Monday, March 7

Alice In Wonderland Syndrome


I picked Bekkie In Wonderland for my website name because Alice In Wonderland is not only a book I'm fascinated with but it seemed a name like that for my site really captured my offbeat creativeness and personality. Just like my own little Wonderland in my head and heart! Then as I did more research into the book, the author and other things Wonderland I found many fascinating things connected to it all. My mind can do wild and wonderful things for me, but sometimes it can seem like I'm under the Red Queen's decree, "Off with your head!"

I'm sure we all have had these days, and as I was searching the web today I found a real illness named after Alice In Wonderland! It doesn't sound like any fun at all in this case! At About.com this is what I found and it's called Alice In Wonderland Syndrome.

What Is Alice In Wonderland Syndrome? Imagine this: You're hallucinating, and you know it. Time is messed up. First, time seems slow, then it seems to be speeding up. Even more noticeably, when you look at your body, it seems to be morphing. You're getting smaller. Minutes later, you're growing larger and larger. Alice in Wonderland Syndrome is a rare form of migraine aura. The most distinctive symptom is this type of metamorphosis, a distortion of body image and perspective which migraine sufferers know is not real. This can occur at any age but is more commonly experienced by children.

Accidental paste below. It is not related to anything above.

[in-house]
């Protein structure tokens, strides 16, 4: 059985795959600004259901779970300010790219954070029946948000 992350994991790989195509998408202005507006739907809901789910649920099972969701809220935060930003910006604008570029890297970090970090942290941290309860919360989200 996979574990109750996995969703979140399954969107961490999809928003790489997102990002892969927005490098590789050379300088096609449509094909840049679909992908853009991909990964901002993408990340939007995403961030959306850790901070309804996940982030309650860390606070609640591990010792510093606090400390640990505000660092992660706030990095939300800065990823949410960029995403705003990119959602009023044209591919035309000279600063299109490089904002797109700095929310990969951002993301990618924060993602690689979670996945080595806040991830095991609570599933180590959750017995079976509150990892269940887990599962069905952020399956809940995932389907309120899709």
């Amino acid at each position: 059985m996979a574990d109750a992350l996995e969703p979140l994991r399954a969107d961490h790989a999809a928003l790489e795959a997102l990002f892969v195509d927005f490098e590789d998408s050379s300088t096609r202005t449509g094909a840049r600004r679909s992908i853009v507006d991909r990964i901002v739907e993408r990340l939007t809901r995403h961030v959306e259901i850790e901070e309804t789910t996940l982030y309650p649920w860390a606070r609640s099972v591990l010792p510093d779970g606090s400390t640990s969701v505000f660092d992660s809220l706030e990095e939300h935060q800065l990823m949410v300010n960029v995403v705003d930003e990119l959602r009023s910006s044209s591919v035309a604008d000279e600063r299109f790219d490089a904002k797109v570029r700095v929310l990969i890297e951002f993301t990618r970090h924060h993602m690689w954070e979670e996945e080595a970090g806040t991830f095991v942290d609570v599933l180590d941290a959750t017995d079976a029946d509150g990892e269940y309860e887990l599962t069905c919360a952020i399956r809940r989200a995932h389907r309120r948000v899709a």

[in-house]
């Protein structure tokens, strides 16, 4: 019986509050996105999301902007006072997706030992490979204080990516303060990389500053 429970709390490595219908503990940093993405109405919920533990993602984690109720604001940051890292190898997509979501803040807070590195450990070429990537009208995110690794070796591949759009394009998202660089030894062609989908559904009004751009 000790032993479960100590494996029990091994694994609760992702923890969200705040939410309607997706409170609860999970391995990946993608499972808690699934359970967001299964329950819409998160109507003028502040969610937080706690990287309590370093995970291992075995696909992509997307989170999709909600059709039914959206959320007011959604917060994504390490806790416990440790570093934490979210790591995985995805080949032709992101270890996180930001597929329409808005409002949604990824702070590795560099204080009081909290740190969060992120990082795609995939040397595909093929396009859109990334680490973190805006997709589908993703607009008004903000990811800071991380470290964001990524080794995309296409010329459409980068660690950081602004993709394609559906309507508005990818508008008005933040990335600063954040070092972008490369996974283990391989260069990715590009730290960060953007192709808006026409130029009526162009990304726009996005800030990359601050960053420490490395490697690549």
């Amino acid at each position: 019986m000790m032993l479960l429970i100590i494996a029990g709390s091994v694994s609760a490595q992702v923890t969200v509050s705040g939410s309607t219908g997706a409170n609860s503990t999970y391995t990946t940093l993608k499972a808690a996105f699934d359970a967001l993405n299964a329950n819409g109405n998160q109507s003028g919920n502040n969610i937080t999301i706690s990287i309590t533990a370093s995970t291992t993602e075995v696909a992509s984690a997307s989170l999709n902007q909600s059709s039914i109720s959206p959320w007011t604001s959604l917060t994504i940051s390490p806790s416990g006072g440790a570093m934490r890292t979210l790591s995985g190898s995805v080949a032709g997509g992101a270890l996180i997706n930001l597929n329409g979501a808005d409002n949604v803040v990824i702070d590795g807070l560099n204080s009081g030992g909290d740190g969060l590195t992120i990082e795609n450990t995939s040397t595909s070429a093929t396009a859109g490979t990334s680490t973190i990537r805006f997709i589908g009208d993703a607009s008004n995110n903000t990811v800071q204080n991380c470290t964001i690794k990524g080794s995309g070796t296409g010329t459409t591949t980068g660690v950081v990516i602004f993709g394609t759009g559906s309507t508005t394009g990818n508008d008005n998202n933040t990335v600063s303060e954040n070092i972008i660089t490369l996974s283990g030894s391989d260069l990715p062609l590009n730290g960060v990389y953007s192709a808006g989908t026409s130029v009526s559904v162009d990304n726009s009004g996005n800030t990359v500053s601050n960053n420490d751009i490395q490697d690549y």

This syndrome was first described by C.W. Lippman in 1952 and named such by J. Todd. In his 1955 article, the syndrome of Alice In Wonderland was written about in the Canadian Medical Association Journal. He named it for Lewis Carroll's Alice in Wonderland and Through the Looking Glass and What Alice Found There.

Carroll is known to have had bad migraines and it's thought that much of the imagery for his writings may have been inspired by his own migraine auras.

The idea for the name of the syndrome comes mainly from the opening scenes of Alice in Wonderland. After Alice falls down a rabbit hole and lands in a hallway she finds a bottle that says, "Drink Me," which she drinks that causes her to shrink. "I must be shutting up like a telescope," she said and so she was, now only 10 inches high! Later, she eats a piece of cake that says, "Eat me," that makes her grow. "Curiouser and curiouser," cried Alice. "Now I am opening out like the largest telescope that ever was! Goodbye feet!" (For when she looked down at her feet they seemed to be almost out of sight they were getting so far away.)

These are textbook migraine symptoms and describes the Alice In Wonderland Syndrome well. Lewis Carroll used his strengths and weaknesses to his advantage when he wrote his books and throughout his life. Along with this, he had other fascinating characters in his books that have very interesting backgrounds like the Mad Hatter. But that my friends is yet another blog.
Keep On Bloggin'!

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I hope you like the geekiness of my Wonderland. This blog has been around for a long time and used to be a MySpace until I moved it over to Blogger. I wrote about a plethora of subjects and still post here today. Wonderland has a special place in my heart it taught me so much about writing, websites, and people. I like comments so don't be shy about what's on your mind but I do moderate them so give me time to answer.